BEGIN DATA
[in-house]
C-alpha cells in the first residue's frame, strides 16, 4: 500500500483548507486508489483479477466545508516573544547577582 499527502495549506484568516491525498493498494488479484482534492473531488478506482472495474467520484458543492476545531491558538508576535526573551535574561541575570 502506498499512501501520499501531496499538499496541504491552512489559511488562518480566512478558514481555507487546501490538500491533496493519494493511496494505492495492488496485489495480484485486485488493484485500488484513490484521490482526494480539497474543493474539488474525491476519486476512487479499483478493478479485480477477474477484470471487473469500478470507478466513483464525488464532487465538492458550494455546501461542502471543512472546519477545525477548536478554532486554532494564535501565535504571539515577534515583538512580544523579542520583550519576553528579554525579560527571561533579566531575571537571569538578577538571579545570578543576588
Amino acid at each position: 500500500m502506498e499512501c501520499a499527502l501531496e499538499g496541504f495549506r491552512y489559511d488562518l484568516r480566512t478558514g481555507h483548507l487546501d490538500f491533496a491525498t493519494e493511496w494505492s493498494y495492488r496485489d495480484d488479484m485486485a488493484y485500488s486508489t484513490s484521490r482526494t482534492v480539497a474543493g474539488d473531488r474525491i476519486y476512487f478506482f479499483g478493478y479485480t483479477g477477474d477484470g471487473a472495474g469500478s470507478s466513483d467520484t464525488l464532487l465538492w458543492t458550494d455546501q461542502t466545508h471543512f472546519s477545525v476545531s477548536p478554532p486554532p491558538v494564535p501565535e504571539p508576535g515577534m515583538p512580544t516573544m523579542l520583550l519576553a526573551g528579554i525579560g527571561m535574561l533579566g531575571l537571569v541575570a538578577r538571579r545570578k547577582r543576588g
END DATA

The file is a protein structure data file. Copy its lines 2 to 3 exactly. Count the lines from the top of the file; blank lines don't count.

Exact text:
C-alpha cells in the first residue's frame, strides 16, 4: 500500500483548507486508489483479477466545508516573544547577582 499527502495549506484568516491525498493498494488479484482534492473531488478506482472495474467520484458543492476545531491558538508576535526573551535574561541575570 502506498499512501501520499501531496499538499496541504491552512489559511488562518480566512478558514481555507487546501490538500491533496493519494493511496494505492495492488496485489495480484485486485488493484485500488484513490484521490482526494480539497474543493474539488474525491476519486476512487479499483478493478479485480477477474477484470471487473469500478470507478466513483464525488464532487465538492458550494455546501461542502471543512472546519477545525477548536478554532486554532494564535501565535504571539515577534515583538512580544523579542520583550519576553528579554525579560527571561533579566531575571537571569538578577538571579545570578543576588
Amino acid at each position: 500500500m502506498e499512501c501520499a499527502l501531496e499538499g496541504f495549506r491552512y489559511d488562518l484568516r480566512t478558514g481555507h483548507l487546501d490538500f491533496a491525498t493519494e493511496w494505492s493498494y495492488r496485489d495480484d488479484m485486485a488493484y485500488s486508489t484513490s484521490r482526494t482534492v480539497a474543493g474539488d473531488r474525491i476519486y476512487f478506482f479499483g478493478y479485480t483479477g477477474d477484470g471487473a472495474g469500478s470507478s466513483d467520484t464525488l464532487l465538492w458543492t458550494d455546501q461542502t466545508h471543512f472546519s477545525v476545531s477548536p478554532p486554532p491558538v494564535p501565535e504571539p508576535g515577534m515583538p512580544t516573544m523579542l520583550l519576553a526573551g528579554i525579560g527571561m535574561l533579566g531575571l537571569v541575570a538578577r538571579r545570578k547577582r543576588g